August 24, 2009

Russian President Medvedev Takes on Alcoholism

He clearly has flat out stopped caring about how the Russian population views him. Gorbachev tried this, too, Medvezhyonok. It didn't really boost his popularity at all. Of course, Russians recently listed alcoholism as the biggest threat to the country (a bigger threat than NATO expansion). This could work. Good luck with this decision. I respect it.

According to Yahoo News, Medvedev intends to start a war on alcoholism. The facts: every Russian man, woman and child consumes the equivalent of 4.8 gallons (18 liters) of pure rubbing alcohol per year, according to the National Institute of Health. Real quick, how do any Russians make it past age 30? They must have super livers to consume that much alcohol.

About a million Russians die each year from alcohol - and smoking-related causes — between 600,000 and 700,000 of those deaths are attributed to drinking alone, Andrei Demin, of Russia’s Public Health Association, told Fox News.

“It’s threatening the future of the country,” he said.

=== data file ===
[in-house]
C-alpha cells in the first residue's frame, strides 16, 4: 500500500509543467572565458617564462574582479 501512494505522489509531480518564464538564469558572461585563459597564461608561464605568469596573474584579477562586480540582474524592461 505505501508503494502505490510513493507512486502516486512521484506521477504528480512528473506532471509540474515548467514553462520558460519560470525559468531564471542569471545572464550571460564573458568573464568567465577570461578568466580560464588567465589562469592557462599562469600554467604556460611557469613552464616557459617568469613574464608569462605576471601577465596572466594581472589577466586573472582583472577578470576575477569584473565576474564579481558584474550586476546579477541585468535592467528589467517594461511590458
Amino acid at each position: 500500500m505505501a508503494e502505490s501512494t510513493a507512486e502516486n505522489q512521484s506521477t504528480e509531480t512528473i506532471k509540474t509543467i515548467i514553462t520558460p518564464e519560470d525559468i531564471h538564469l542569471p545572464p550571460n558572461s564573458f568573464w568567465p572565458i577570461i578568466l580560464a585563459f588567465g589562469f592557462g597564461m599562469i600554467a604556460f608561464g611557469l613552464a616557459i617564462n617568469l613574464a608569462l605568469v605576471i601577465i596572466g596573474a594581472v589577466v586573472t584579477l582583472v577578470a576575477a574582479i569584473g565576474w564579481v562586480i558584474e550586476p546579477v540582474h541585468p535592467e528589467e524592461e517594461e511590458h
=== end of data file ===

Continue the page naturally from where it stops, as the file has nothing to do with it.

The problem? Unlike other countries, Russia has refused to levy hefty taxes on cigarettes and alcohol to discourage drinking and smoking.

The resulting statistics are staggering:

- The average Russian drinks 50 bottles of vodka a year.

- A bottle of beer can be purchased on the street for less than the cost of a bottle of water.

- Twelve million of Russia’s 141 million residents have died over the past 15 years due to alcohol-and smoking-related causes.

- A pack of cigarettes can be purchased for about 30 cents.

- The average Russian male lives to be 60 years old, dying 15 years earlier than his American counterpart. Russian women die 13 years earlier than American women.

Although the country has launched a series of television commercials encouraging Russians to choose healthier lifestyles, many critics say this is of little benefit.

Anyway, Medvedev's plan: raise taxes on alcohol, toughen labeling laws and ban the sale of alcohol at kiosks and small stores, allowing only big retail outlets a safe distance from any schools, universities, or leisure centers to sell booze. The Duma is apparently on board. We'll see what happens when they reconvene in the fall.